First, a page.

Burn-E or How Pixar is Awesome

Posted by – March 16, 2009

Whether you’ve seen Wall-E or not, and whether you enjoyed the movie or not you probably agree that some of the best movies of the last two decades came out of Pixar Animation Studios.

When Pixar was bought out by Disney, I among many others were worried that like so many takeovers, the larger less creative company will absorb the smaller one and thus break up the team and thought process and kill all the skills and talent they had.  However Disney did a great thing, they pretty much let Pixar do it’s own thing like they did before, and it’s treated them well because they’ve come out with some great movies since then.

However, I wanted to state how Pixar was awesome, because even after Wall-E was made and ready to ship out Pixar made a few extras including a short which introduced us to BURN-E.  Whether it was intentional marketing move, or whether some employees were just playing around with the renderfarm I don’t know.  The fact that they actually made additional content just for the release is awesome.  It’s a shame you don’t see that more often, and it’s one way to tell that Pixar is going to be around for quite some time.

Without further delay, here’s the BURN-E short on Youtube.

Setting Up SSH Tunnels With Putty

Posted by – March 3, 2009

Always ensure secure network connections.

Always ensure secure network connections.

I’ve been playing around with VPN’s and ssh tunnels to try and get my ipod touch to use something secure when I’m connecting to random wireless networks.  Needless to say it’s not working so great.  I want my itouch to tunnel everything through ssh to my server at home, but Apple hasn’t ever thought of that nor can I find any application to do so (and probably won’t as it would need to run in the background which Apple doesn’t allow, at least when your not jailbroken).  It’s leaving me little choice but to jailbreak or else I can’t have secure connections without setting up a VPN over IPsec which is about as fun as it sounds.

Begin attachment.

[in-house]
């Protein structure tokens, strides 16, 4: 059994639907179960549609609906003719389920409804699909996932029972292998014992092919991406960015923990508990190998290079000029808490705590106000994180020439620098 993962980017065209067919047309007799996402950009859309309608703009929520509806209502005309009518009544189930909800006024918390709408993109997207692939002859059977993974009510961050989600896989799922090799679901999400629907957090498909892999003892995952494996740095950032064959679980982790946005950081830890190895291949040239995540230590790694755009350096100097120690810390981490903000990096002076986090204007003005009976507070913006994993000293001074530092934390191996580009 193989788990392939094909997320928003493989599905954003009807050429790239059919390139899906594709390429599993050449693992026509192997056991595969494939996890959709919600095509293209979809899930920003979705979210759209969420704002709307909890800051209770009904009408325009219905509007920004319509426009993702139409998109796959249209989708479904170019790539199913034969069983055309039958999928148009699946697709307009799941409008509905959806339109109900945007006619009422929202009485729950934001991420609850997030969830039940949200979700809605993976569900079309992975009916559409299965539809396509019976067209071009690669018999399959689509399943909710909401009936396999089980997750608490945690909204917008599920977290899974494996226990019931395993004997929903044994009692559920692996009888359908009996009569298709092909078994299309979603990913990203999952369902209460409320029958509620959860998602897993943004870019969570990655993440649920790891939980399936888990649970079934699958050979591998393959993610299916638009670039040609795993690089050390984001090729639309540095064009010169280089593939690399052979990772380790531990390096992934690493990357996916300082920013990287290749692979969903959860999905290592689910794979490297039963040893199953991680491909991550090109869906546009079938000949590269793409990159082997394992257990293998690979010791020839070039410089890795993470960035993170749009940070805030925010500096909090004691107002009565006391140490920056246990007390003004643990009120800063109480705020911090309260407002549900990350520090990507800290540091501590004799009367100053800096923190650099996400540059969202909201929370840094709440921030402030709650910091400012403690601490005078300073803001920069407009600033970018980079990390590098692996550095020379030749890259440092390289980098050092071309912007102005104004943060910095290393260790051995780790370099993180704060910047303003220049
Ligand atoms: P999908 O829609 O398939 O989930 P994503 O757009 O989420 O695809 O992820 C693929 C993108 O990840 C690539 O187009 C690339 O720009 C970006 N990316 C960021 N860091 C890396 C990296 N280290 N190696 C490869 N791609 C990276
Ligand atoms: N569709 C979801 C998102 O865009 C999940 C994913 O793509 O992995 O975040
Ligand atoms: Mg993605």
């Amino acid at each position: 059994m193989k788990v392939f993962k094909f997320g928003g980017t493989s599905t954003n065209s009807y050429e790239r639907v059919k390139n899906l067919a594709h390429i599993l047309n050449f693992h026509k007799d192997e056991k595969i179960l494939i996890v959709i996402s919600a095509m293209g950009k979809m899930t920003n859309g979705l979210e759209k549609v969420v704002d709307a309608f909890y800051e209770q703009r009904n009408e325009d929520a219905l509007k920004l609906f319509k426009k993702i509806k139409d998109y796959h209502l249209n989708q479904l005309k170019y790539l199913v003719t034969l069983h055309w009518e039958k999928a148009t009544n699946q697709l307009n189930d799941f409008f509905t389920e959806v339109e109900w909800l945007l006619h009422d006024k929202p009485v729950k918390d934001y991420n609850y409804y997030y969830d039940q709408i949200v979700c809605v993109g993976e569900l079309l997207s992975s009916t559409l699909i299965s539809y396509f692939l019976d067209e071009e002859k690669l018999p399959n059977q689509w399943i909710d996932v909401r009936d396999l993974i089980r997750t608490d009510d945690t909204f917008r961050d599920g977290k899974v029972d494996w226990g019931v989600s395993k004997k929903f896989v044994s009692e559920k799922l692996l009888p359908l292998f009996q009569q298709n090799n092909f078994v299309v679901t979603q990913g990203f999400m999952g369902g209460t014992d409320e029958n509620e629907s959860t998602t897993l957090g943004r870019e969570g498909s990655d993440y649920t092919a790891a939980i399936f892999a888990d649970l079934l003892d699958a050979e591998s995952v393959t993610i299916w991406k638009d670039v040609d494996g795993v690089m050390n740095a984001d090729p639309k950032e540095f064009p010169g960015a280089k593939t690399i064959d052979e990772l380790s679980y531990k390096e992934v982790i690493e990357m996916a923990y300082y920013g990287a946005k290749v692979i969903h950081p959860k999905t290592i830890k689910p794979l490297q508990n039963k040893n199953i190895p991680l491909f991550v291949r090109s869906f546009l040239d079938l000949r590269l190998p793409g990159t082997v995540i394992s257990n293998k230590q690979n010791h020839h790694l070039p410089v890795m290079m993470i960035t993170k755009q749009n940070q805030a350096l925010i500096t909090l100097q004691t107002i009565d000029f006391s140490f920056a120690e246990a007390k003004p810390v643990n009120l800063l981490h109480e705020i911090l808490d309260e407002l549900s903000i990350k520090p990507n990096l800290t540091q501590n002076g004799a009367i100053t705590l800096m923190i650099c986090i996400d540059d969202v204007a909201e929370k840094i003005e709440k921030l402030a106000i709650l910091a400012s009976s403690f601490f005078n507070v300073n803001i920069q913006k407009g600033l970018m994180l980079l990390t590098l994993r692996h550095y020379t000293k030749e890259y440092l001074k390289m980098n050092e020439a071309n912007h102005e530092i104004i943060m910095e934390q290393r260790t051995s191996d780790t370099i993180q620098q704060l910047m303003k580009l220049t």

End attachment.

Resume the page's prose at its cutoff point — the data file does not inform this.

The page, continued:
So while I was toying around with different things, it occurred to me that many people don’t know how to secure their traffic and prevent people form listening in.  I’m going to show you how you can take a windows PC or laptop, and route web traffic through a shell account you have ssh access to.  I’ll then show you how to setup FireFox and the SwitchProxy extension to use the tunnel efficiently, as well as the basic premise to make any program you have access the tunnel as well.

First I guess I should explain just why you’d want to go to the trouble of doing all this.  Well, whenever you use someone else’s connection whether it be a wireless access point at a coffee shop, shopping mall, neighbor’s or even plugged into a school’s network the bulk of your web traffic is sent as plain text.  This means anyone who wants to can probably listen in on anything you say to your friends on an IM client, or even check your email if your not enforcing SSL.  Even on a WPA or WEB enabled wireless connection your data would be easy enough to sniff if the  attacker has time enough to crack the key.  I know many people who even go to a coffee shop and setup their own laptop to act like an access point, collecting all the information for anyone who connects to it, in a classic man-in-the-middle attack.